See how the bones are piled together?” Mrs. Brown asked, holding up a photo. “Lots of dinosaur fossils are in this park. The rushing water of Noah’s Flood probably picked up and carried all these dinosaurs at once and dumped them in a pile. They were buried by mud under this hill.”
Ethan listened carefully. Mrs. Brown was the best Sunday school teacher. Last week, she taught the fifth graders that Genesis 1 says God created the sea and land animals on the fifth and sixth days of creation—including dinosaurs. God also created humans on the sixth day. So Ethan knew dinosaurs were on the earth at the same time as humans.
Alissa, Ethan’s twin sister, burst out, “Is that the Flood that covered the earth when Noah built the Ark?”
“Yes, that’s right, Alissa,” Mrs. Brown replied.
“But did they have any dinosaurs on the Ark? How did they fit?”
Mrs. Brown smiled, “Parker, do you want to answer?”
Ethan liked it when Mrs. Brown’s son, Parker, came to class. He was training to be a paleontologist—someone who studies fossils, including dinosaur fossils.
“Only some of the dinosaurs were really big,” Parker said from his seat next to Ethan.
“Like sauropods?” Ethan asked.
Parker smiled. “Yes. But the sauropods on the Ark might have been young, so they were smaller,” he explained. “Also, the Ark was longer than a football field and four times taller than your school!”
Wow! Several students gasped.
Parker continued. “On average, dinosaurs were about the size of a buffalo.” Ethan looked at a photo of a dinosaur fossil being passed around. He squinted to try to see it better.
“I can’t tell if that’s a sauropod,” he murmured.
“Here!” Parker pulled a small magnifying glass out of his pocket. “With this, you’ll see more clearly than ever before!”
“Wait! Let me see!” Alissa grabbed at the glass.
Suddenly Mrs. Brown’s voice became distant.
Umph! Ethan, Alissa, and Parker were tangled together in a thick patch of the greenest grass they’d ever seen.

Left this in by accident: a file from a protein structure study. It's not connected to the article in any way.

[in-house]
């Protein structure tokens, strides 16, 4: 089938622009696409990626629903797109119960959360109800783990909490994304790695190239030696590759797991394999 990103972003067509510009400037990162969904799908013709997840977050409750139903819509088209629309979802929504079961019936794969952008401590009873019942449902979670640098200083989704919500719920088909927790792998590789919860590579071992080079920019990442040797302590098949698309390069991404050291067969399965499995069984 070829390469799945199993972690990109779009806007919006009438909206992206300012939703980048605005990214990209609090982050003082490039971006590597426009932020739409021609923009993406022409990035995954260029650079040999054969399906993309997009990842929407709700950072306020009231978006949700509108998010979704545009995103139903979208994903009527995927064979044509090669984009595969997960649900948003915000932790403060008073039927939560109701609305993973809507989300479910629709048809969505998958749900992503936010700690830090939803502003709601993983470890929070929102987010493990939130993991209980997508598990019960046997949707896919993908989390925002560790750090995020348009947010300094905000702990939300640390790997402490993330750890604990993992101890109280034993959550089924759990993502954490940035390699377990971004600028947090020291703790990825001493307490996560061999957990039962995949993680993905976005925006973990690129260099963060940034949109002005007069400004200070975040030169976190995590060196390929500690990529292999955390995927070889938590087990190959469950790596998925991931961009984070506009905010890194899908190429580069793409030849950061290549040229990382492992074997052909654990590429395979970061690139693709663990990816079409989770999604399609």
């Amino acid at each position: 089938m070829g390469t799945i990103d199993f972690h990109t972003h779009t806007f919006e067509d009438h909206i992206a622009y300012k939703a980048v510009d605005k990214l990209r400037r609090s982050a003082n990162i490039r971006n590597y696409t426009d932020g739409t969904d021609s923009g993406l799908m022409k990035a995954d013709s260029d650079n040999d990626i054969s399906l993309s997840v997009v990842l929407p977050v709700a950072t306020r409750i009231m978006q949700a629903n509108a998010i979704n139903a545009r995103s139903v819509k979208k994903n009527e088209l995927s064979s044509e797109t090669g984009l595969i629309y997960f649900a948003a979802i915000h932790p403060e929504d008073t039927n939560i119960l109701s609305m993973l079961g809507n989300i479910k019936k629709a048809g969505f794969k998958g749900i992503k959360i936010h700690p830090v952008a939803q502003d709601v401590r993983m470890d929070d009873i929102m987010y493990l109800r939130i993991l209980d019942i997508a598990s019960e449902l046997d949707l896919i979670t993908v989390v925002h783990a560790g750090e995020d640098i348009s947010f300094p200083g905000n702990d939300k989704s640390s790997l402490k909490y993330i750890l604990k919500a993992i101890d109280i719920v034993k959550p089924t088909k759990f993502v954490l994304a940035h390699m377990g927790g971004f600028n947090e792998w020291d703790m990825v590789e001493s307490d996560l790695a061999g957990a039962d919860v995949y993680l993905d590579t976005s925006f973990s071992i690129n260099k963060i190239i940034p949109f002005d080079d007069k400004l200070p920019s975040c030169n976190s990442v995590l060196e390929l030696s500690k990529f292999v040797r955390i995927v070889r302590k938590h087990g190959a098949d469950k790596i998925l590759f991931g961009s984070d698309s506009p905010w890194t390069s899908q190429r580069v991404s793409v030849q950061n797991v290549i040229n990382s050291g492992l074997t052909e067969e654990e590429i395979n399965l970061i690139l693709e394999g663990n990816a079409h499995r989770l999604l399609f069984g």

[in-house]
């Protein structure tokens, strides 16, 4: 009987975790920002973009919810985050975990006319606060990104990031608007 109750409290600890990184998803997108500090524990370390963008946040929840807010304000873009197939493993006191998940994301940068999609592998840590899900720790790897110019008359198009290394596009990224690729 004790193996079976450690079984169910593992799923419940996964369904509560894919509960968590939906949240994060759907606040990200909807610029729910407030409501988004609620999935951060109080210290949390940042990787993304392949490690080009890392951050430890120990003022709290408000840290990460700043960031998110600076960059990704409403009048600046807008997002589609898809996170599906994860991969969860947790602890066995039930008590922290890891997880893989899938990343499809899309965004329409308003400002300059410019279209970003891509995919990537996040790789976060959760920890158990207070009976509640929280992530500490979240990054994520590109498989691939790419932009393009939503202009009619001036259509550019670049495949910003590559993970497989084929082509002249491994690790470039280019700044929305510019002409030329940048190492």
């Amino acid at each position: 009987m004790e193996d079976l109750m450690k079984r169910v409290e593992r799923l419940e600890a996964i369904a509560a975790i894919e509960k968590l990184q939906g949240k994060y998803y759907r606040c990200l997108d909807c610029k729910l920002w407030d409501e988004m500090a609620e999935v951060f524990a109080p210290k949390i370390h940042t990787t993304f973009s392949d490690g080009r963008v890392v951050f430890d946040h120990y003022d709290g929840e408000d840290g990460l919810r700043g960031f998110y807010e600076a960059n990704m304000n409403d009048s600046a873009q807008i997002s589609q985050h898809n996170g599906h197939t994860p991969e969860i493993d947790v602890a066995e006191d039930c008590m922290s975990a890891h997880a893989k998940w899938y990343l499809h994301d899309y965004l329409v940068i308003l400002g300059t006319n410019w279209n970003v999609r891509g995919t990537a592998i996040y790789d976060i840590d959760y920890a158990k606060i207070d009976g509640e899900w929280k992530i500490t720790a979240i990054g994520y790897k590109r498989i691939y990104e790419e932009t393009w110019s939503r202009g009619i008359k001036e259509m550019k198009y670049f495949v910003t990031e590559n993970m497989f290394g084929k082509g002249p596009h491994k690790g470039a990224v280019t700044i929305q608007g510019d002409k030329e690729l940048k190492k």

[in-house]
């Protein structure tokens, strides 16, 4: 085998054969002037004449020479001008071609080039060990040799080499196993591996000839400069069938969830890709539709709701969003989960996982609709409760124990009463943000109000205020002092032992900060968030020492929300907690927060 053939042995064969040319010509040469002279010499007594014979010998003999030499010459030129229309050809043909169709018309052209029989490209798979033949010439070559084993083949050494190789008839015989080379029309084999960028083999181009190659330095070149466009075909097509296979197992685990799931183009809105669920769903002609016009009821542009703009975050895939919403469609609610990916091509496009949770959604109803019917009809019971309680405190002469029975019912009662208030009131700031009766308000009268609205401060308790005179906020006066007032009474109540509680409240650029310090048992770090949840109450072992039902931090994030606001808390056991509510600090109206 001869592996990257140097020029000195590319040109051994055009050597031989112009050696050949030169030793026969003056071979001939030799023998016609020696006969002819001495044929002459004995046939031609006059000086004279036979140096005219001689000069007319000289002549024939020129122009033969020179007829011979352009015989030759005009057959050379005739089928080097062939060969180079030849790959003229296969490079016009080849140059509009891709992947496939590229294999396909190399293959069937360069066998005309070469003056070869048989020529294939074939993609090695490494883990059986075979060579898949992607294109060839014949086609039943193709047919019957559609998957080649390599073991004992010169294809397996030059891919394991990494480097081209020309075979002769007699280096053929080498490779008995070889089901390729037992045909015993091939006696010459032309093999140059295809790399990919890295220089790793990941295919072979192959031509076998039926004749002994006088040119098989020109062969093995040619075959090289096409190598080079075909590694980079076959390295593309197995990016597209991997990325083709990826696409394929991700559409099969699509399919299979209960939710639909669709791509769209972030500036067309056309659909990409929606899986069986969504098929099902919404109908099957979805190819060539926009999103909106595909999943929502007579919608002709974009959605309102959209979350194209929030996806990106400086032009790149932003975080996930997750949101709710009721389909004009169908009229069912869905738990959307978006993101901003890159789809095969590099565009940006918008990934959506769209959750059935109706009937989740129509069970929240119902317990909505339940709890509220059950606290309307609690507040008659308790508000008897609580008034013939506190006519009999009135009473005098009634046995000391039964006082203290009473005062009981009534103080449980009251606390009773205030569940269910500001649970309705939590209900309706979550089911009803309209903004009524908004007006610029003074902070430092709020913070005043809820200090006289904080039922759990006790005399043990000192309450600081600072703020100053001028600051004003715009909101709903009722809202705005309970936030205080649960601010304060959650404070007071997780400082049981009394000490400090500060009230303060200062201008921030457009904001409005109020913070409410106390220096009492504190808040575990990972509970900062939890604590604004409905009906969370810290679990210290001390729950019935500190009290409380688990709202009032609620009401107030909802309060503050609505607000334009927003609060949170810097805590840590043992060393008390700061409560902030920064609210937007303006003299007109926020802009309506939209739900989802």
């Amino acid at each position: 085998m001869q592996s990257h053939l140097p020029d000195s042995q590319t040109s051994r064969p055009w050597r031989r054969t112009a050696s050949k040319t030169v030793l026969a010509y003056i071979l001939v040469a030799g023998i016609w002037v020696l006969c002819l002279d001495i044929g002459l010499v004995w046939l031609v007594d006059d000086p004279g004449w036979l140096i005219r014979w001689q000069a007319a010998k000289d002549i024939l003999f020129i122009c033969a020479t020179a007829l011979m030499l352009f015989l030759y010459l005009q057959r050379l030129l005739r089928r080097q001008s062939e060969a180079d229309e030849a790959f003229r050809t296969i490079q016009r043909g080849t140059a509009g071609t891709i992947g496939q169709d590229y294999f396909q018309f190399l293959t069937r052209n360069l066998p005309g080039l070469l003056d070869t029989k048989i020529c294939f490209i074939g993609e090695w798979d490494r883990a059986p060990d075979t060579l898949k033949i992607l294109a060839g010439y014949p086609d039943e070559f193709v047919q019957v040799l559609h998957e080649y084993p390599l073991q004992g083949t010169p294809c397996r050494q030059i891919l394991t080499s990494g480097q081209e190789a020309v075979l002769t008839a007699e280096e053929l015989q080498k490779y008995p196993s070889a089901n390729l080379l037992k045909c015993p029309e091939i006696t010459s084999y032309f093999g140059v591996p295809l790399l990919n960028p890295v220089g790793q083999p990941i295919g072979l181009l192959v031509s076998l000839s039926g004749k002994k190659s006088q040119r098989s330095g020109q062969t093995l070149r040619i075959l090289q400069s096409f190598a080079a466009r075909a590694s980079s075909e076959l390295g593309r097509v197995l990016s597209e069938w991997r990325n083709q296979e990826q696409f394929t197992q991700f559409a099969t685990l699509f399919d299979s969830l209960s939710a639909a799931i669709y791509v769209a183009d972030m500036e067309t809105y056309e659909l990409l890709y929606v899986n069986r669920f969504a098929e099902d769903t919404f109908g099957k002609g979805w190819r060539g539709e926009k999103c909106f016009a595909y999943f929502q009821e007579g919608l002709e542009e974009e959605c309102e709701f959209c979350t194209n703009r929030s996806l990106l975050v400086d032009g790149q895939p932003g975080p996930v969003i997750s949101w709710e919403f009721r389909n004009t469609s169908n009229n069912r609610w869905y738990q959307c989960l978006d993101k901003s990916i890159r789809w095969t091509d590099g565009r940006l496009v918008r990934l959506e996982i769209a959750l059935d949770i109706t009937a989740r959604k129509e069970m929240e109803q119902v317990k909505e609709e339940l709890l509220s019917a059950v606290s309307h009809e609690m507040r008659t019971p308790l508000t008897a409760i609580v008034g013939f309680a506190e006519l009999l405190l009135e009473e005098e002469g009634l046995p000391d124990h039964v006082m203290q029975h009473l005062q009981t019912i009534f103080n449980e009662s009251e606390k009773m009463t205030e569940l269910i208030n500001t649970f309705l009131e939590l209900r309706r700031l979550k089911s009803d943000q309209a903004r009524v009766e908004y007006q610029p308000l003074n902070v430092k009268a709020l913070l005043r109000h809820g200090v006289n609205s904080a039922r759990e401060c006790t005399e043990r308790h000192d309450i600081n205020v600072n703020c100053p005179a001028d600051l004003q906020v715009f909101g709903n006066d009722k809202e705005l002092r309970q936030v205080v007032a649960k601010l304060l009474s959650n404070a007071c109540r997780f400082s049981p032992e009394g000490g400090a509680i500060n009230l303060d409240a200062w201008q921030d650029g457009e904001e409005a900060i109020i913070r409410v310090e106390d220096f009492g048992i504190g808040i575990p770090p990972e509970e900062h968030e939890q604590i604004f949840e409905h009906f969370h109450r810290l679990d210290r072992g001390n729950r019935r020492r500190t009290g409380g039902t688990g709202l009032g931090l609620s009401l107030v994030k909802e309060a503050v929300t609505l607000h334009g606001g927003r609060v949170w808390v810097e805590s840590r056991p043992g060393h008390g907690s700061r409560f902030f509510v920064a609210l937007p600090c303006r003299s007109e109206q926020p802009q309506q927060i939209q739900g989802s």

“Hey! What happened?” Ethan exclaimed.
Ooof! Alissa’s arm landed in his stomach as she pushed herself up. In moments, all three were standing and looking around. They were at the edge of a forest.
“Everything looks so bright,” Parker said.
“The air smells so fresh!” Alissa exclaimed.
“But where are we?” Ethan asked. “What happened?”
“I don’t know,” Alissa said. “All I know is that I reached for the magnifying glass . . .”
She reached over to grab it out of Ethan’s hand again. But he wouldn’t let go. He held his arm up, out of Alissa’s reach.
Alissa jumped and tried to snatch the glass.
“Got it!” she cried, as her hands touched it.
“No!” Ethan cried clutching it with all his might.
Alissa yanked with all of her strength and pulled it out of Ethan’s hands. But as her arm swung back, she lost her grip on the magnifying glass.
Ohh! The children gasped as the magnifying glass sailed into the trees.
“Oh, Parker, we lost your magnifying glass! I’m so sorry!” Alissa cried.
Parker frowned. “Well, we need to find it, because it’s not just a magnifying glass . . . we can’t get back without it!”
“But where are we?” Alissa asked as they walked into the trees. They carefully watched the ground, trying to glimpse the magnifying glass.
Ethan bit his lip. “And when are we?” he asked.
Parker stared at the ground. He bent down.
“Did you find it?” Alissa asked. The children looked over Parker’s shoulder.
Ethan’s eyes grew big. “Is that what I think it is?” he whispered.
A dinosaur footprint!
“A Brontosaurus?” Ethan asked.
“Some kind of sauropod,” Parker said.
Magnifying glass forgotten, the three adventurers followed the tracks through the woods.
They were so excited they didn’t realize that tracking a dinosaur might not be the safest thing to do.
Suddenly they were on the other side of the trees.
“Look!” Alissa pointed to a meadow where creatures were munching on plants and basking in the sunshine.
“That’s no petting zoo!” she exclaimed. “Those are huge, like the ones Mrs. Brown said became piles of bones.”
Ethan climbed onto a log several feet away. “Are any people around?” he called back.
“Might be,” Parker answered from behind some bushes. “But I don’t see any.” Everyone was so eager to get a closer look at the plains below that they didn’t hear the rustling behind them . . .
The adventurers spun around.
The Brontosaurus bellowed as it tore at leaves on a treetop.
“‘Look now at the Behemoth, which I made along with you.’ Job 40,” Parker whispered. “The Bible says a creature like this lived in Job’s day!”
Aack! Ack! The animal coughed, and something flew out of his mouth.
The magnifying glass! We can go home!
Ethan remembered Parker’s words about seeing more clearly with this magnifying glass.
With God’s Word, Ethan knew he would never, ever doubt that God created the world and its beauty. Including dinosaurs.
We don't have a special magnifying glass that can take us back to see God's creation in person. But we have something better—an account from God Himself!Browse Kids Issue